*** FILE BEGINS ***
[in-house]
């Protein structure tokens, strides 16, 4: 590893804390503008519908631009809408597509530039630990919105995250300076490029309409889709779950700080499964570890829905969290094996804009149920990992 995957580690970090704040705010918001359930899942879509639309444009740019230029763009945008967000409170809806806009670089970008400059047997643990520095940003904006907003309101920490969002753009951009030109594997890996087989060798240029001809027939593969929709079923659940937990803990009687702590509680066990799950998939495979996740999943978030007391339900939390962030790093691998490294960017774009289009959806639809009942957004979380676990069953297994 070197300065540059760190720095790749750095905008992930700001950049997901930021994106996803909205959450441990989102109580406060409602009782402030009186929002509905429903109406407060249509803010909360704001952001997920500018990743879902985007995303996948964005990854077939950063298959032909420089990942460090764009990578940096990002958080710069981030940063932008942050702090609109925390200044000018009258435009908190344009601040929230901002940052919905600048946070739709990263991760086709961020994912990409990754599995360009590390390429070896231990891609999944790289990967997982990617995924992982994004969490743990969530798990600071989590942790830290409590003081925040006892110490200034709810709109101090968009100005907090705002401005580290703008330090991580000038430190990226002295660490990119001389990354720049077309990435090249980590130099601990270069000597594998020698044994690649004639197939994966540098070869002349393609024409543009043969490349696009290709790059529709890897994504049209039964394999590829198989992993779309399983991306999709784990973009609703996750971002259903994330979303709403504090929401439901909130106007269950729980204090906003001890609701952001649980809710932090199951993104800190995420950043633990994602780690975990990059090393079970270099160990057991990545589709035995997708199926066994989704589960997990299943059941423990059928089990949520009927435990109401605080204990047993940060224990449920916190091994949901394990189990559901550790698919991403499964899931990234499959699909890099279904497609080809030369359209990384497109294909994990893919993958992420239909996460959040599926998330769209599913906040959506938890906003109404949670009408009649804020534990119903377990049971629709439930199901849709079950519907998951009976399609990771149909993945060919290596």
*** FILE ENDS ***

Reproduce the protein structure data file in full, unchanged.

[in-house]
């Protein structure tokens, strides 16, 4: 590893804390503008519908631009809408597509530039630990919105995250300076490029309409889709779950700080499964570890829905969290094996804009149920990992 995957580690970090704040705010918001359930899942879509639309444009740019230029763009945008967000409170809806806009670089970008400059047997643990520095940003904006907003309101920490969002753009951009030109594997890996087989060798240029001809027939593969929709079923659940937990803990009687702590509680066990799950998939495979996740999943978030007391339900939390962030790093691998490294960017774009289009959806639809009942957004979380676990069953297994 070197300065540059760190720095790749750095905008992930700001950049997901930021994106996803909205959450441990989102109580406060409602009782402030009186929002509905429903109406407060249509803010909360704001952001997920500018990743879902985007995303996948964005990854077939950063298959032909420089990942460090764009990578940096990002958080710069981030940063932008942050702090609109925390200044000018009258435009908190344009601040929230901002940052919905600048946070739709990263991760086709961020994912990409990754599995360009590390390429070896231990891609999944790289990967997982990617995924992982994004969490743990969530798990600071989590942790830290409590003081925040006892110490200034709810709109101090968009100005907090705002401005580290703008330090991580000038430190990226002295660490990119001389990354720049077309990435090249980590130099601990270069000597594998020698044994690649004639197939994966540098070869002349393609024409543009043969490349696009290709790059529709890897994504049209039964394999590829198989992993779309399983991306999709784990973009609703996750971002259903994330979303709403504090929401439901909130106007269950729980204090906003001890609701952001649980809710932090199951993104800190995420950043633990994602780690975990990059090393079970270099160990057991990545589709035995997708199926066994989704589960997990299943059941423990059928089990949520009927435990109401605080204990047993940060224990449920916190091994949901394990189990559901550790698919991403499964899931990234499959699909890099279904497609080809030369359209990384497109294909994990893919993958992420239909996460959040599926998330769209599913906040959506938890906003109404949670009408009649804020534990119903377990049971629709439930199901849709079950519907998951009976399609990771149909993945060919290596």